A growing number of parents want cycling to be added to the school national curriculum amid an increase in demand for children's bikes, according to a report.
Halfords said sales of bike trailers had doubled in the past year, with a similar increase in searches for children's bikes.
A survey of 2,000 parents showed that four out of five wanted cycling added to the national curriculum.
The research, published at the start of Bike To School Week, showed strong support for spending more money on cycling and scooting safety for children.
The main reason for a child not cycling to school is because of safety concerns, said Halfords.
Emma Dines, of Halfords, said: "On the back of a year when many adults have rediscovered cycling, it's heartening to see a growing number of children taking it up too.
"Our research shows that parents want further cycling education to be provided to young people to ensure it can help them to cycle safely.
"We know how important it is to start these skill sets young and educate the next generation."
Meanwhile, the Department for Transport announced that cycle repair workshops will be set up in English primary schools as part of a £2 million project to get more children cycling or walking to school.
Doctor Bike clinics will be rolled out next month in areas where children are more likely to need support to get their bikes in good enough condition for regular use.
Cycling and walking minister Chris Heaton-Harris said: "Cycling and walking is good for people and the planet's health, so we want half of all journeys being cycled or walked by 2030.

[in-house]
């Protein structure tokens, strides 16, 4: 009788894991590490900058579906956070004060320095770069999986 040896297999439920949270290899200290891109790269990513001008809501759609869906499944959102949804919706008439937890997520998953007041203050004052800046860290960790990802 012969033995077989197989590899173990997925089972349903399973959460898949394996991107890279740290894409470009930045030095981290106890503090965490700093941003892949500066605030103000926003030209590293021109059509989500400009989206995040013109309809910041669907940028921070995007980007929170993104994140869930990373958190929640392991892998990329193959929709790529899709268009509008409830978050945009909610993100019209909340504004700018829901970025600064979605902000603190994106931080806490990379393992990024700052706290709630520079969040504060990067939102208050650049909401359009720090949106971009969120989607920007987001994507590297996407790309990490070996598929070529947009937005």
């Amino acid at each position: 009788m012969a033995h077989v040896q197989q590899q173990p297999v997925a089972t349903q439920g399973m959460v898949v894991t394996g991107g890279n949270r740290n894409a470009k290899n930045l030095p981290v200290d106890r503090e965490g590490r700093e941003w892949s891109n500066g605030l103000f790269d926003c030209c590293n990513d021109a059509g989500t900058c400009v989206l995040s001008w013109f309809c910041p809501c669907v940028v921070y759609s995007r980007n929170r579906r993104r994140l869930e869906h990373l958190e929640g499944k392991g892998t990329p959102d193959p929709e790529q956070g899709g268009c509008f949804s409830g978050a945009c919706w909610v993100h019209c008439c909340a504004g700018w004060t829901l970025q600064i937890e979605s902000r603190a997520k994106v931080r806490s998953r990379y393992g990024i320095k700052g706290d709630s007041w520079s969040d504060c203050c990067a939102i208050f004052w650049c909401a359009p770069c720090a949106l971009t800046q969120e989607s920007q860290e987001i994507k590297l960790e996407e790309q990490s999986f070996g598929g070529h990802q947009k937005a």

"To do that, we must encourage young people to see cycling and walking as normal as getting the bus or train.
"This funding will support schools and local communities to get more children walking to school and set up bike surgeries that will help children get their bikes ready to roll – so they can start their day healthy and happy."
Walking and cycling charity Sustrans commissioned a survey of more than 1,000 parents of children aged under 16 which indicated that 59 per cent do not enjoy their daily journey to school.
Congested roads was given as a key reason by 62 per cent of those people.
Sustrans chief executive Xavier Brice said: "These figures highlighting why parents currently dislike the school run clearly show that more needs to be done by local authorities to help make walking and cycling the easiest and most appealing options for families travelling to school.
"There is a real risk people will be locked into car dependency."